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Sea Creatures Coming to Riverside Museum

Sea Creatures Coming to Riverside Museum

UC Riverside professor and his students will bring a collection of sea animals to the Riverside Metropolitan Museum on June 11

(May 25, 2011)

From left, Ana Bowles, Alexander Enlarge

From left, Ana Bowles, Alexander "Sasha" Dudchenko and Steven Herrera in front of an aquarium in David Kisailus' lab.

RIVERSIDE, Calif. ( -- A UC Riverside Bourns College of Engineering professor and his students will bring a collection of sea creatures to the Riverside Metropolitan Museum on June 11 to show how they are inspiring the design of everyday materials.

David Kisailus, an assistant professor of chemical and environmental engineering, and 11 undergraduate students and five graduate students who work in his lab, will be giving the presentation from 1 p.m. to 4 p.m. at the museum, 3580 Mission Inn Ave., Riverside. It’s free and open to the public. Advance registration is not required.

“We are bringing the ocean to the Inland Empire,” Kisailus said. “This will be a great opportunity for people to see our sea animals and how they have inspired us to make the next generation of engineering materials.”

The talk is the part of the museum’s Citizen Science program, which uses demonstrations, workshops and hands-on activities to show people the science that happens around them.

“This is a great opportunity to learn from living things how to construct tools that perform better and are more in tune with the environment,” said James Bryant, the museum’s natural history curator.

Marsha Ing, an assistant professor of education at UC Riverside, will also be at the event. Ing is studying undergraduate students to assess what they gain from working in a lab.

“We are interested in improving undergraduate learning experiences by measuring what students do in the lab and relating their participation to different outcomes,” Ing said.

Kisailus, also a participating faculty member in the new materials science and engineering program at UC Riverside, will be bringing a mantis shrimp, red abalone and a marine snail called a chiton, starfish and sea urchins in a recently built portable aquarium.

He is studying the composition of the mantis shrimp’s arm, which is hard and durable and can accelerate faster than a 22-caliber bullet, and the red abalone, California’s largest marine snail, for inspiration for stronger, lighter-weight body armor for soldiers.

He is interested in the chiton because they have abrasion resistant teeth that are harder than steel and could inspire everything from improved dental drill bits to tunnel boring machines.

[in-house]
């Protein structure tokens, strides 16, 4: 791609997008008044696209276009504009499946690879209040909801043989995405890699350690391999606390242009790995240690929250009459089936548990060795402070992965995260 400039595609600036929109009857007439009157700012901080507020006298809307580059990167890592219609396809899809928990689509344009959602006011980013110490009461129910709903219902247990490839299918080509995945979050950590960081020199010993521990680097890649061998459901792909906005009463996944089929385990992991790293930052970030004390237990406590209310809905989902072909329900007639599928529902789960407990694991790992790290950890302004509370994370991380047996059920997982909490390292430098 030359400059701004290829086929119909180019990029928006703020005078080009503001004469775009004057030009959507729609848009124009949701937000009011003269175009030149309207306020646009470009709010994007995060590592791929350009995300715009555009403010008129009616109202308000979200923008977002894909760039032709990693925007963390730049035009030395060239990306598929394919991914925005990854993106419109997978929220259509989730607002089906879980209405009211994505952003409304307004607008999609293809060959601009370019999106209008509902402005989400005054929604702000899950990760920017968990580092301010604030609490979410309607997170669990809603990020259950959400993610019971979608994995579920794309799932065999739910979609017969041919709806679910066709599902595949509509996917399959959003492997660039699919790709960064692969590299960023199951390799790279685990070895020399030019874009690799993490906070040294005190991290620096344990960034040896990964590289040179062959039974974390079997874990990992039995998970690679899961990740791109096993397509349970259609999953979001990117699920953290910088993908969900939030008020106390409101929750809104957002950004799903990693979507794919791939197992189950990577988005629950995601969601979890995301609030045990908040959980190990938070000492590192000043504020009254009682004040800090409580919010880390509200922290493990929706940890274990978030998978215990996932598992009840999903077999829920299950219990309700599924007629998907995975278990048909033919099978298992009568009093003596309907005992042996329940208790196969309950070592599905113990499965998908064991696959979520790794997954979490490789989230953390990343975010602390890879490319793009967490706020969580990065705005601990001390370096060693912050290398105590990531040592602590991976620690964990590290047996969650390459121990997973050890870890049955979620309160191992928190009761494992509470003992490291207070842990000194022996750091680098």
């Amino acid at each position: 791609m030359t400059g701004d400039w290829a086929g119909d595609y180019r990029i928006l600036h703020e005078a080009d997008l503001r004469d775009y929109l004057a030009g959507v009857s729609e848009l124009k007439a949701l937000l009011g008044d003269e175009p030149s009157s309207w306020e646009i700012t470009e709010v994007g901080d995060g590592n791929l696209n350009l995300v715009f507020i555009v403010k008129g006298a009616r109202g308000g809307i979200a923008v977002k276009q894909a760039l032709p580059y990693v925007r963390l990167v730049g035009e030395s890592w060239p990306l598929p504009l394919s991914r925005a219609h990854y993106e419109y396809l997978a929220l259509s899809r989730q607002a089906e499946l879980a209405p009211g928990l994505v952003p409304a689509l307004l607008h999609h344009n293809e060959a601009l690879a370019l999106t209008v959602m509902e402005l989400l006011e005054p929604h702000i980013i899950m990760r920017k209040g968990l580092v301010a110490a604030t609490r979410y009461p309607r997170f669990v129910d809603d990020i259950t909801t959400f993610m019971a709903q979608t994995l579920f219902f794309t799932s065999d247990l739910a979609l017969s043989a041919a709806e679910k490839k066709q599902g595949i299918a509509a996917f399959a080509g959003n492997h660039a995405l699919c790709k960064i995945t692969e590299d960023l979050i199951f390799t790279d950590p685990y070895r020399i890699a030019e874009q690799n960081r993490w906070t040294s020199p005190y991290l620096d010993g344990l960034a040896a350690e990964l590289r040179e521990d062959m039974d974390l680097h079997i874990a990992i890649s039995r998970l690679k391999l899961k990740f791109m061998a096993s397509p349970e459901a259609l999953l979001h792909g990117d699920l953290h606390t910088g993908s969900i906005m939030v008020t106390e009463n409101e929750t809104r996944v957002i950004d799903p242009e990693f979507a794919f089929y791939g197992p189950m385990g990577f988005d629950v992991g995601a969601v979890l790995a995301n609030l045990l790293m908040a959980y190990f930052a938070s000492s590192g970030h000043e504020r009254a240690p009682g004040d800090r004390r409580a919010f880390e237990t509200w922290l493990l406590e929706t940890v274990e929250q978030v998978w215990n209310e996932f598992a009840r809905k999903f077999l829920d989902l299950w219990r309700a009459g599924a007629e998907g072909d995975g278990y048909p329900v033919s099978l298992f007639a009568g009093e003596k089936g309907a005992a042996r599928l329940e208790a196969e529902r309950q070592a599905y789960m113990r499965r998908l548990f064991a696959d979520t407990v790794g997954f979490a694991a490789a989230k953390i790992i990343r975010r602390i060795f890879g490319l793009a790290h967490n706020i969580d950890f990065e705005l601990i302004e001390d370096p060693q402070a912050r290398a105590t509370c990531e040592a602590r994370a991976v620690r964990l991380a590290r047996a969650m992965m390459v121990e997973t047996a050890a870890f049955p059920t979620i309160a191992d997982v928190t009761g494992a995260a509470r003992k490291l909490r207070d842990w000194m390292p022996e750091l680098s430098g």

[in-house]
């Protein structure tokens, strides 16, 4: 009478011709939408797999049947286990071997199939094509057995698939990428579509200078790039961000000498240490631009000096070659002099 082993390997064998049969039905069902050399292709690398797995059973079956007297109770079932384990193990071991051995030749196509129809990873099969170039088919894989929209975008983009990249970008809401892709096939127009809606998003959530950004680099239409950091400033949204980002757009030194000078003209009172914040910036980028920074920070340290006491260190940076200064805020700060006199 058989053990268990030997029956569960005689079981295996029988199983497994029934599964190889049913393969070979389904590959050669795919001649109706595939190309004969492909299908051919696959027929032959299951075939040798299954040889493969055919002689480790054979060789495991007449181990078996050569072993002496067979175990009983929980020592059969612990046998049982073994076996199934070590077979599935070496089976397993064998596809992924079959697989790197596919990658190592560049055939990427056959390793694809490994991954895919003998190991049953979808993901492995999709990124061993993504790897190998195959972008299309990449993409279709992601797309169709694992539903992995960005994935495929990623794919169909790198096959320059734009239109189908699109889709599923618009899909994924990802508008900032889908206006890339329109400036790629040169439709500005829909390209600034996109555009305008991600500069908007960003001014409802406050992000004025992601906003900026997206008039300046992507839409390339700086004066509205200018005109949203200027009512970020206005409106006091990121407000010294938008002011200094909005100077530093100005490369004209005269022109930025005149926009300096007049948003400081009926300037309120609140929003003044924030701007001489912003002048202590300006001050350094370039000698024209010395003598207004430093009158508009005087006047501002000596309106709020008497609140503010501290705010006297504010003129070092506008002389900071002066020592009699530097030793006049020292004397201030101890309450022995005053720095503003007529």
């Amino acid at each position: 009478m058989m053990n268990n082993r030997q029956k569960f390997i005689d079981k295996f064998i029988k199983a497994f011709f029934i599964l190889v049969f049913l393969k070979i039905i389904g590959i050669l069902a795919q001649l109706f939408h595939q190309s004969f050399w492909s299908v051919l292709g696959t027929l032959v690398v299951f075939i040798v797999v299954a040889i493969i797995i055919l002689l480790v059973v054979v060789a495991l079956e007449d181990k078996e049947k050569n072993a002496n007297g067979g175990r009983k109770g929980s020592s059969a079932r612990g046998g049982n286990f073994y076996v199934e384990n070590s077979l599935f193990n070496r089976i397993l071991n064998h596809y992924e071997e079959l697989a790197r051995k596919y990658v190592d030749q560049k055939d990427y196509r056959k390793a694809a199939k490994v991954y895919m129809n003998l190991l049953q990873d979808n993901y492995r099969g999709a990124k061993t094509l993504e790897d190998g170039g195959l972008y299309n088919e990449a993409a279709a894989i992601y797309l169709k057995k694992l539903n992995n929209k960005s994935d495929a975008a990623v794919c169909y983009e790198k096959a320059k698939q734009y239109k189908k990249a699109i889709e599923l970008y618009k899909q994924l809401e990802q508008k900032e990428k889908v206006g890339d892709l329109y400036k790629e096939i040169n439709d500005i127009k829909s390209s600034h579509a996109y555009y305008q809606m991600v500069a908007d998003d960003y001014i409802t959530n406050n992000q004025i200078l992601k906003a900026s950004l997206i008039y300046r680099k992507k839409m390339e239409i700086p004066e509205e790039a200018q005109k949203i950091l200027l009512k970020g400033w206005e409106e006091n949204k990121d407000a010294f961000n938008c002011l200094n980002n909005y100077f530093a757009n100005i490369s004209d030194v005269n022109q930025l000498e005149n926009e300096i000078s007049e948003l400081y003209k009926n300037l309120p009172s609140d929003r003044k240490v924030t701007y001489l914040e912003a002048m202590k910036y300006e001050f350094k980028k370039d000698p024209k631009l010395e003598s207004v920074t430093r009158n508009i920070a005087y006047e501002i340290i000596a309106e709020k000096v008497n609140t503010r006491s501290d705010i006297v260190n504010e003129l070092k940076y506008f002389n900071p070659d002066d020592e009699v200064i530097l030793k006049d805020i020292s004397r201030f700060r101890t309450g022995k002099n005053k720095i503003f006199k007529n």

Kisailus is also interested in further extending these lessons from nature.
“We are now learning how these organisms produce these incredible materials so that we can build materials for energy-based applications such as super efficient lithium ion batteries and solar cells,” he said.

Among the students taking part in the museum event are:

• Steven Herrera, a fourth-year chemical engineering major from Riverside who is returning for another year to get a second degree in materials science and engineering, who is working with the mantis shrimp.

• Ana Bowlus, a fourth-year material sciences and engineering major from Temecula, who is working on synthesizing zinc oxide, a material found in sun screen, to make more efficient dye-sensitized solar cells, which are much less expensive to produce compared to traditional silicon-based solar cells, but not nearly as efficient.

• Alexander “Sasha” Dudchenko, a third-year chemical engineering major from Dublin, in the Bay area, is working with nanoscale titanium dioxide, a material found in household paints, to construct filters to clean water.

Some of the sea creatures in the Kisailus lab on campus. Photo by Judy Chappell.Enlarge

Some of the sea creatures in the Kisailus lab on campus. Photo by Judy Chappell.

The University of California, Riverside ( is a doctoral research university, a living laboratory for groundbreaking exploration of issues critical to Inland Southern California, the state and communities around the world. Reflecting California's diverse culture, UCR's enrollment has exceeded 21,000 students. The campus opened a medical school in 2013 and has reached the heart of the Coachella Valley by way of the UCR Palm Desert Center. The campus has an annual statewide economic impact of more than $1 billion.

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